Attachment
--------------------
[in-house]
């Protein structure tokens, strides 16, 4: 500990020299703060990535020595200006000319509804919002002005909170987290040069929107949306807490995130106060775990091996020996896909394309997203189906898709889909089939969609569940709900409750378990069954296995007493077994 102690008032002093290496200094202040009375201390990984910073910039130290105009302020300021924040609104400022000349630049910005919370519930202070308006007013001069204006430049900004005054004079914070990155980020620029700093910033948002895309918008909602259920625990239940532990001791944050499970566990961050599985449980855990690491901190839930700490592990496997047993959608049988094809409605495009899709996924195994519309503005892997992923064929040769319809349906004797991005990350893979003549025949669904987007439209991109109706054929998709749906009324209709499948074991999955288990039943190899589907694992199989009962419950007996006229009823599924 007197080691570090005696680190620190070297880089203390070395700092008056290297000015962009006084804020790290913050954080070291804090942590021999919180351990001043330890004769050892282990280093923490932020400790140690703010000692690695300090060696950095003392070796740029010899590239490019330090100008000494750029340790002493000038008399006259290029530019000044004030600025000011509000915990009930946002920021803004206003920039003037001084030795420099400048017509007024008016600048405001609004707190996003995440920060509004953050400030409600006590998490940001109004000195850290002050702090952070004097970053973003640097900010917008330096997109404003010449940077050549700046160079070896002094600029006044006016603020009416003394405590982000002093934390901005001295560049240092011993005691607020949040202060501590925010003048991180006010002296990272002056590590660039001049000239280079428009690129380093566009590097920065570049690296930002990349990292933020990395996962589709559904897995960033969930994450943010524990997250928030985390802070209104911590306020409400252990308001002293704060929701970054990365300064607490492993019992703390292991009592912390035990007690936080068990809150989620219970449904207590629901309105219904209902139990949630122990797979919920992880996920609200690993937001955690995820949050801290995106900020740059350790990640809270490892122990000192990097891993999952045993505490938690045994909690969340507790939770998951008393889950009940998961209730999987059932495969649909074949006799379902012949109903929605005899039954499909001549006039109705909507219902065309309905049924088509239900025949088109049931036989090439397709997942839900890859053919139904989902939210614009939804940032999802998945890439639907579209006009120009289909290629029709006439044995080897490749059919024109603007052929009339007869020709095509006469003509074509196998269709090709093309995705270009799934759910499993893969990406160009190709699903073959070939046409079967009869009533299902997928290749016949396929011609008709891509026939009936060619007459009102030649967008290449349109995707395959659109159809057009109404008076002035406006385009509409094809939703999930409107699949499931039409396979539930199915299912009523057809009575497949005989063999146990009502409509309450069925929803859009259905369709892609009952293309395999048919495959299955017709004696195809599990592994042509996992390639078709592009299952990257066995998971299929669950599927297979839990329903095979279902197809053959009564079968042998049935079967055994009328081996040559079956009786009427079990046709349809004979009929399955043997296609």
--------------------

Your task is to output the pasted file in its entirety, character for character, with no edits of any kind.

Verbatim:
[in-house]
């Protein structure tokens, strides 16, 4: 500990020299703060990535020595200006000319509804919002002005909170987290040069929107949306807490995130106060775990091996020996896909394309997203189906898709889909089939969609569940709900409750378990069954296995007493077994 102690008032002093290496200094202040009375201390990984910073910039130290105009302020300021924040609104400022000349630049910005919370519930202070308006007013001069204006430049900004005054004079914070990155980020620029700093910033948002895309918008909602259920625990239940532990001791944050499970566990961050599985449980855990690491901190839930700490592990496997047993959608049988094809409605495009899709996924195994519309503005892997992923064929040769319809349906004797991005990350893979003549025949669904987007439209991109109706054929998709749906009324209709499948074991999955288990039943190899589907694992199989009962419950007996006229009823599924 007197080691570090005696680190620190070297880089203390070395700092008056290297000015962009006084804020790290913050954080070291804090942590021999919180351990001043330890004769050892282990280093923490932020400790140690703010000692690695300090060696950095003392070796740029010899590239490019330090100008000494750029340790002493000038008399006259290029530019000044004030600025000011509000915990009930946002920021803004206003920039003037001084030795420099400048017509007024008016600048405001609004707190996003995440920060509004953050400030409600006590998490940001109004000195850290002050702090952070004097970053973003640097900010917008330096997109404003010449940077050549700046160079070896002094600029006044006016603020009416003394405590982000002093934390901005001295560049240092011993005691607020949040202060501590925010003048991180006010002296990272002056590590660039001049000239280079428009690129380093566009590097920065570049690296930002990349990292933020990395996962589709559904897995960033969930994450943010524990997250928030985390802070209104911590306020409400252990308001002293704060929701970054990365300064607490492993019992703390292991009592912390035990007690936080068990809150989620219970449904207590629901309105219904209902139990949630122990797979919920992880996920609200690993937001955690995820949050801290995106900020740059350790990640809270490892122990000192990097891993999952045993505490938690045994909690969340507790939770998951008393889950009940998961209730999987059932495969649909074949006799379902012949109903929605005899039954499909001549006039109705909507219902065309309905049924088509239900025949088109049931036989090439397709997942839900890859053919139904989902939210614009939804940032999802998945890439639907579209006009120009289909290629029709006439044995080897490749059919024109603007052929009339007869020709095509006469003509074509196998269709090709093309995705270009799934759910499993893969990406160009190709699903073959070939046409079967009869009533299902997928290749016949396929011609008709891509026939009936060619007459009102030649967008290449349109995707395959659109159809057009109404008076002035406006385009509409094809939703999930409107699949499931039409396979539930199915299912009523057809009575497949005989063999146990009502409509309450069925929803859009259905369709892609009952293309395999048919495959299955017709004696195809599990592994042509996992390639078709592009299952990257066995998971299929669950599927297979839990329903095979279902197809053959009564079968042998049935079967055994009328081996040559079956009786009427079990046709349809004979009929399955043997296609």